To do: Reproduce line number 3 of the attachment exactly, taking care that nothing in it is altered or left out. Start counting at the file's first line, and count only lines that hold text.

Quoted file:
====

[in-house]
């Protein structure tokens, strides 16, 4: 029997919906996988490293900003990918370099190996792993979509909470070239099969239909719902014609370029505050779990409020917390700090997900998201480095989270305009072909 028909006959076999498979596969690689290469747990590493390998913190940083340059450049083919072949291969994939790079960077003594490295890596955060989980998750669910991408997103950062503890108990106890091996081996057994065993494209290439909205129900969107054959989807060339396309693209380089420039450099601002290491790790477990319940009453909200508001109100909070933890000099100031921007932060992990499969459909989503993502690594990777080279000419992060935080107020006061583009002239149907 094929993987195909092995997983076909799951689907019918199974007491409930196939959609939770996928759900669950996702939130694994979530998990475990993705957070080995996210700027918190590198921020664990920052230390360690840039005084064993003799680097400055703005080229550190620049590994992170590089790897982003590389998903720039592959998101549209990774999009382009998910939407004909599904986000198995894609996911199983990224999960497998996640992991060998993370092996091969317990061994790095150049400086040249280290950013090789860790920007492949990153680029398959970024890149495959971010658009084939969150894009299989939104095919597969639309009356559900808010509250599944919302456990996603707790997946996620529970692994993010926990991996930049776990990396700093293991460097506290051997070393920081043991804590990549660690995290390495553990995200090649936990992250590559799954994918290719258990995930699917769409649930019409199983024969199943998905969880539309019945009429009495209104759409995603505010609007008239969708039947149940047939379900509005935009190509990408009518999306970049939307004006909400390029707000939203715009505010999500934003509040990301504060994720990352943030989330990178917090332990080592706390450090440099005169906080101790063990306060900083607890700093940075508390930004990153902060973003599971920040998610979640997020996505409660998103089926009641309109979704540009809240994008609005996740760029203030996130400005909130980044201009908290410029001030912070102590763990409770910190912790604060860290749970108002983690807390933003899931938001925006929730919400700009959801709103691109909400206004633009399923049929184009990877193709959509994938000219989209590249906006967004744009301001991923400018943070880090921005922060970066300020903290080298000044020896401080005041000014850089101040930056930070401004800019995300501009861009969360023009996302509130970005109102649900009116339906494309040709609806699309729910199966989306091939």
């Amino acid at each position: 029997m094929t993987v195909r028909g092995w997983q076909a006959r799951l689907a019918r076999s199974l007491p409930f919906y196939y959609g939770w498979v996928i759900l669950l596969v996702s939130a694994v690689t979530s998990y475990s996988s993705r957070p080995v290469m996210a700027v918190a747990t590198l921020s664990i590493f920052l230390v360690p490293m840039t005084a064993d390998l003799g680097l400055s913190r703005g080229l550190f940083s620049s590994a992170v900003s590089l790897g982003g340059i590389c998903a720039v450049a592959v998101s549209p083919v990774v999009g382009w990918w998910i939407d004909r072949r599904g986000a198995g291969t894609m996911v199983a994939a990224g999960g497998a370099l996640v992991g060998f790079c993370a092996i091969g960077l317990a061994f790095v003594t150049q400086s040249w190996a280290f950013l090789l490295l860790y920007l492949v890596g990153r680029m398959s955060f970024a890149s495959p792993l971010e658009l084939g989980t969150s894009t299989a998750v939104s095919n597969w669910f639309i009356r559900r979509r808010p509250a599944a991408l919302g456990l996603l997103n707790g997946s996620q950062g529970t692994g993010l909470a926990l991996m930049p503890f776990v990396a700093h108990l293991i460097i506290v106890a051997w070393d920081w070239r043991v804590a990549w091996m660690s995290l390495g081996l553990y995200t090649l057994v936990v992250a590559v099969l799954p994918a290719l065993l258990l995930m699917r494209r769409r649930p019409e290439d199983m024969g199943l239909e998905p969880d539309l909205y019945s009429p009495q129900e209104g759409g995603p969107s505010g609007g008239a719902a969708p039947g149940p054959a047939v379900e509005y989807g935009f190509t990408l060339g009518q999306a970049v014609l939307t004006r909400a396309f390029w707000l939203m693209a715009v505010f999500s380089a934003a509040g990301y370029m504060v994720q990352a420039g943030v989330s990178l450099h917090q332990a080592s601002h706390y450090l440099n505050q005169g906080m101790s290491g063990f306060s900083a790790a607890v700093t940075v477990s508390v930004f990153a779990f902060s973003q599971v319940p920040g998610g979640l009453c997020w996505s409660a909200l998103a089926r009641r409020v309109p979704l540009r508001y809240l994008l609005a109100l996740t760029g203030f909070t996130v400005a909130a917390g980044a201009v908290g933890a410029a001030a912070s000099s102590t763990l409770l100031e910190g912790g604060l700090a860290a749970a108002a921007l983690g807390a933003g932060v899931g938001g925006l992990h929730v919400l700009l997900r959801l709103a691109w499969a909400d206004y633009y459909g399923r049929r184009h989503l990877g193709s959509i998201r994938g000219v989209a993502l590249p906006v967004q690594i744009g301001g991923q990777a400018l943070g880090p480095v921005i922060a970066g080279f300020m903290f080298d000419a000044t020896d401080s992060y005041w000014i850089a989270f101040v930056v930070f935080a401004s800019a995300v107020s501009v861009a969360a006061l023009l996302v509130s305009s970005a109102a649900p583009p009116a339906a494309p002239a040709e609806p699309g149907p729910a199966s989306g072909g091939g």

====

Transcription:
């Amino acid at each position: 029997m094929t993987v195909r028909g092995w997983q076909a006959r799951l689907a019918r076999s199974l007491p409930f919906y196939y959609g939770w498979v996928i759900l669950l596969v996702s939130a694994v690689t979530s998990y475990s996988s993705r957070p080995v290469m996210a700027v918190a747990t590198l921020s664990i590493f920052l230390v360690p490293m840039t005084a064993d390998l003799g680097l400055s913190r703005g080229l550190f940083s620049s590994a992170v900003s590089l790897g982003g340059i590389c998903a720039v450049a592959v998101s549209p083919v990774v999009g382009w990918w998910i939407d004909r072949r599904g986000a198995g291969t894609m996911v199983a994939a990224g999960g497998a370099l996640v992991g060998f790079c993370a092996i091969g960077l317990a061994f790095v003594t150049q400086s040249w190996a280290f950013l090789l490295l860790y920007l492949v890596g990153r680029m398959s955060f970024a890149s495959p792993l971010e658009l084939g989980t969150s894009t299989a998750v939104s095919n597969w669910f639309i009356r559900r979509r808010p509250a599944a991408l919302g456990l996603l997103n707790g997946s996620q950062g529970t692994g993010l909470a926990l991996m930049p503890f776990v990396a700093h108990l293991i460097i506290v106890a051997w070393d920081w070239r043991v804590a990549w091996m660690s995290l390495g081996l553990y995200t090649l057994v936990v992250a590559v099969l799954p994918a290719l065993l258990l995930m699917r494209r769409r649930p019409e290439d199983m024969g199943l239909e998905p969880d539309l909205y019945s009429p009495q129900e209104g759409g995603p969107s505010g609007g008239a719902a969708p039947g149940p054959a047939v379900e509005y989807g935009f190509t990408l060339g009518q999306a970049v014609l939307t004006r909400a396309f390029w707000l939203m693209a715009v505010f999500s380089a934003a509040g990301y370029m504060v994720q990352a420039g943030v989330s990178l450099h917090q332990a080592s601002h706390y450090l440099n505050q005169g906080m101790s290491g063990f306060s900083a790790a607890v700093t940075v477990s508390v930004f990153a779990f902060s973003q599971v319940p920040g998610g979640l009453c997020w996505s409660a909200l998103a089926r009641r409020v309109p979704l540009r508001y809240l994008l609005a109100l996740t760029g203030f909070t996130v400005a909130a917390g980044a201009v908290g933890a410029a001030a912070s000099s102590t763990l409770l100031e910190g912790g604060l700090a860290a749970a108002a921007l983690g807390a933003g932060v899931g938001g925006l992990h929730v919400l700009l997900r959801l709103a691109w499969a909400d206004y633009y459909g399923r049929r184009h989503l990877g193709s959509i998201r994938g000219v989209a993502l590249p906006v967004q690594i744009g301001g991923q990777a400018l943070g880090p480095v921005i922060a970066g080279f300020m903290f080298d000419a000044t020896d401080s992060y005041w000014i850089a989270f101040v930056v930070f935080a401004s800019a995300v107020s501009v861009a969360a006061l023009l996302v509130s305009s970005a109102a649900p583009p009116a339906a494309p002239a040709e609806p699309g149907p729910a199966s989306g072909g091939g």